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Can Big Telco do Perestroika?

Part 1: Wrestling with IP-zilla

The Essential Guide to IT Transformation

Operators make money on the voice call today, said Geddes, but many of these calls are calls the network would rather we didn't make. Instead, they should make money before and after the call. How many of us, he asked, have to write down a phone number on a piece of paper during a call? Why isn't there a simpler way of sending a number during a call?

When asked, users want lots more information that carriers are either failing to provide, and better services. Topping STL's poll was presence "metadata" about the recipient. Were they busy? Users also wanted better directory services from their operators, which means "better address books".

Even in the IP world, which after 15 years of web innovation, such services don't appear by magic. The internet doesn't have credible (i.e., spam proof) identity services or address books, and isn't likely to in the near future. (The flavour of the week, OpenID, is a spammer's delight).

At least one participant was aware of another tool in the the telco's favour. "How long before Google has to partner with telcos to deliver an acceptable end user quality of experience?" one attendee asked the Adzilla speaker, who was sadly absent through illness.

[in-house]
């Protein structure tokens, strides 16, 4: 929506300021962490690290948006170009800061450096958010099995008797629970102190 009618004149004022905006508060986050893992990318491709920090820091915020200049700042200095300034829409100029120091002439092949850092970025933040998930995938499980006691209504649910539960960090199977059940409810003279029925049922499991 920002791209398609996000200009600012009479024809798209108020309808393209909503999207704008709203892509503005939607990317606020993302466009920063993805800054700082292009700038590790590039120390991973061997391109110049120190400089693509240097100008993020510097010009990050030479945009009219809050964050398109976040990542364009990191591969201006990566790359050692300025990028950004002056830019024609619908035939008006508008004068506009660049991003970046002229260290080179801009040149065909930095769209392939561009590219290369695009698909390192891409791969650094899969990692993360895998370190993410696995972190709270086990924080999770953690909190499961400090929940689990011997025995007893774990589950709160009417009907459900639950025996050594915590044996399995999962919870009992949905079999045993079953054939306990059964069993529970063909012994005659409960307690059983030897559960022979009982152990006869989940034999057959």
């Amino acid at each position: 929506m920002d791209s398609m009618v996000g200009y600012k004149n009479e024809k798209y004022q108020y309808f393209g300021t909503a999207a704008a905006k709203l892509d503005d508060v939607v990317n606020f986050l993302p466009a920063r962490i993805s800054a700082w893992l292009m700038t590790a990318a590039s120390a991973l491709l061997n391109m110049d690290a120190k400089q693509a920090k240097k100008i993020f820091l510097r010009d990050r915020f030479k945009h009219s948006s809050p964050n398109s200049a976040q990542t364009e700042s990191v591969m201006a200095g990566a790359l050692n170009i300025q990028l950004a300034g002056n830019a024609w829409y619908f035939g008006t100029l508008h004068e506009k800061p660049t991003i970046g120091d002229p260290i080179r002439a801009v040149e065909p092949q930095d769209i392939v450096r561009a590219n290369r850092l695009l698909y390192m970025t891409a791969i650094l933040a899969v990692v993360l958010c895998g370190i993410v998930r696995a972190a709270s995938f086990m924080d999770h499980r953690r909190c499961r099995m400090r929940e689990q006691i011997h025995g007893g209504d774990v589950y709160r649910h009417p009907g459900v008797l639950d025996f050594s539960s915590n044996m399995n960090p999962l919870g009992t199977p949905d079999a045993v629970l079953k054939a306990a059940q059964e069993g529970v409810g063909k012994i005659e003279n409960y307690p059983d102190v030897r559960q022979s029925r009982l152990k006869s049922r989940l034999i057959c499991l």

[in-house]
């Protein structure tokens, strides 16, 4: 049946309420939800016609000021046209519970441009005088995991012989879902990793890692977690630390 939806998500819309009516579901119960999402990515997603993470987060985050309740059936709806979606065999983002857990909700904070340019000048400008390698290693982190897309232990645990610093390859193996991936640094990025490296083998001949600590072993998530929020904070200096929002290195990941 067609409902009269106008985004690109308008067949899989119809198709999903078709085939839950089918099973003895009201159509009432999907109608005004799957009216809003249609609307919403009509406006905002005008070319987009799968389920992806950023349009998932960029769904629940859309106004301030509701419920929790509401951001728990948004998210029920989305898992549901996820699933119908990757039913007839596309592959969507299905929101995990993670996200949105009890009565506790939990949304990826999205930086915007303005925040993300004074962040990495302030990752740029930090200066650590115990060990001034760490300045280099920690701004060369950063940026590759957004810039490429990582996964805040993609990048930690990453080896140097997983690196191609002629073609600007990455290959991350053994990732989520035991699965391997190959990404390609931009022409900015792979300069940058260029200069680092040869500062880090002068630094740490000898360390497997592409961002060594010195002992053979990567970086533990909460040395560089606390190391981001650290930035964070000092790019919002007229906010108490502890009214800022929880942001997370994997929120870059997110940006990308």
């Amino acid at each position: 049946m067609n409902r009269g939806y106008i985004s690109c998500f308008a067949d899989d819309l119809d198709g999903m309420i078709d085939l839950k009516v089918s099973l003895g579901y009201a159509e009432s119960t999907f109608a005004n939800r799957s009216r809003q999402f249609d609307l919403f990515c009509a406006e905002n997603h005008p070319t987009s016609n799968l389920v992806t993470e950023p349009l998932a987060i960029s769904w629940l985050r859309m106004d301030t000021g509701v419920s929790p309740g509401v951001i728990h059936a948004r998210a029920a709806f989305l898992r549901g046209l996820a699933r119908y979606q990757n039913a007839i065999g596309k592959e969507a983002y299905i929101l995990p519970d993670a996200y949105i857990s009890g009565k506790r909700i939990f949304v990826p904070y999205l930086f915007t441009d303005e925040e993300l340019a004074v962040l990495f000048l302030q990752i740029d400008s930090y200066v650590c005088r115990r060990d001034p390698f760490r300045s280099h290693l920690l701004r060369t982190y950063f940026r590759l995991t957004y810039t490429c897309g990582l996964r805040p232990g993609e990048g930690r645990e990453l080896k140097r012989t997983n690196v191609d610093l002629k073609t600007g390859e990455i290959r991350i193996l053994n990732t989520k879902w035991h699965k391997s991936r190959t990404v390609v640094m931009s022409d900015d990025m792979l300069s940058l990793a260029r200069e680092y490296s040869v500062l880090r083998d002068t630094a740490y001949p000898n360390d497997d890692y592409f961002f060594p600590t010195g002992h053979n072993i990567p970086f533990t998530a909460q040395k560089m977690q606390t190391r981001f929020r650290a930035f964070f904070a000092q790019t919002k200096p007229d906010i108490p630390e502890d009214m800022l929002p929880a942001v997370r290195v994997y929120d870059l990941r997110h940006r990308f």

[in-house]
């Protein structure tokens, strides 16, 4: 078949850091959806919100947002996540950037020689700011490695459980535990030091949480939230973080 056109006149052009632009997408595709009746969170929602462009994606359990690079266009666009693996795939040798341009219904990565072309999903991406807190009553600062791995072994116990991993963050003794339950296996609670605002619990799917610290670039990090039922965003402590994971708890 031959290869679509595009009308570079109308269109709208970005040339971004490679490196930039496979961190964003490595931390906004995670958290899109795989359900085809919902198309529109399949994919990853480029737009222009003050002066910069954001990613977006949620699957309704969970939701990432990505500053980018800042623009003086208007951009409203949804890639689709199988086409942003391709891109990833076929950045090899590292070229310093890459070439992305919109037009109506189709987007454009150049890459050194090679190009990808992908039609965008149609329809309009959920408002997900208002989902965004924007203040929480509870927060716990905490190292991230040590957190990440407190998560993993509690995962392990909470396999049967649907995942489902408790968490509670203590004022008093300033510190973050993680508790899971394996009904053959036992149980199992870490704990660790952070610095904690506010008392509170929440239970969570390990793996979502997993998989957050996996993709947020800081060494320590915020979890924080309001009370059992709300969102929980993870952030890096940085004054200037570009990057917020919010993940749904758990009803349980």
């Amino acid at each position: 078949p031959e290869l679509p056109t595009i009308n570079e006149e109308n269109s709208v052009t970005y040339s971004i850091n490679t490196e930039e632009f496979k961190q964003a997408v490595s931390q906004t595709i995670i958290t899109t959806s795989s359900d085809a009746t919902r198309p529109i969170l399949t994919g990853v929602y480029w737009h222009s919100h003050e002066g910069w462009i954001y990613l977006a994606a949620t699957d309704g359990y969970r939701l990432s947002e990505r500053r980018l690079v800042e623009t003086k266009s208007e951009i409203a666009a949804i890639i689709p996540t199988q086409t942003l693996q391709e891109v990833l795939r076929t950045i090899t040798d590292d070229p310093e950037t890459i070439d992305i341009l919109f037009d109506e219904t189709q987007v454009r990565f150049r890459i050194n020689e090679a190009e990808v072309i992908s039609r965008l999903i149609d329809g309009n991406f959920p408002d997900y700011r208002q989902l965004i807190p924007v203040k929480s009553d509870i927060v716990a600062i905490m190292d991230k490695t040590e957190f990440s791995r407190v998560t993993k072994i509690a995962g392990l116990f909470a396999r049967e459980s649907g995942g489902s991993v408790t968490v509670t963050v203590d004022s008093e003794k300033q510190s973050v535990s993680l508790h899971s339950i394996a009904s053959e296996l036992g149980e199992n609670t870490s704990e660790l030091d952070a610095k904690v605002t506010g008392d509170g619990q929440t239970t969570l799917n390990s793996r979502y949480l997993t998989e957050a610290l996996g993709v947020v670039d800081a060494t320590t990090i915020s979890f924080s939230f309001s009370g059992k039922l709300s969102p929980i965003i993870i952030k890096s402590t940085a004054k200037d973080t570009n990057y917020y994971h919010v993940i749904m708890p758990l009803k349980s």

Do androids dream of near-field shopping coupons?

Telco 2.0's emphasis on shock tactic does have its downsides, however.

Near field electronics was hardly mentioned, but this technology in every phone will make many transactions, of various kinds, much easier. Not just shopping, but something as simple as exchanging business cards, can be achieved with a simple tap (or swipe). With today's Bluetooth, it's so tedious hardly anyone bothers.

Nor is there much awareness of the potential of legal P2P. I didn't hear a blanket license mentioned once - which is astonishing, considering that France nearly voted to legalize P2P file sharing with a compulsory tariff on ISPs (and mobile operators) last year.

This potentially represents a huge opportunity for incumbents. A flat fee would encourage, not penalize media consumption, but in itself it wouldn't solve any of the problems we have finding and sharing music or video. Therefore, there are countless services, from radio to music discovery, that have yet to be tried.

So things aren't as bad as they seem.

But in managing their own Perestroika, telcos will have to open up to services on mutually agreeable terms. They'll need to simplify APIs, and speed up the access process for bright new service companies. And this we'll examine in the next instalment. ®

The Essential Guide to IT Transformation

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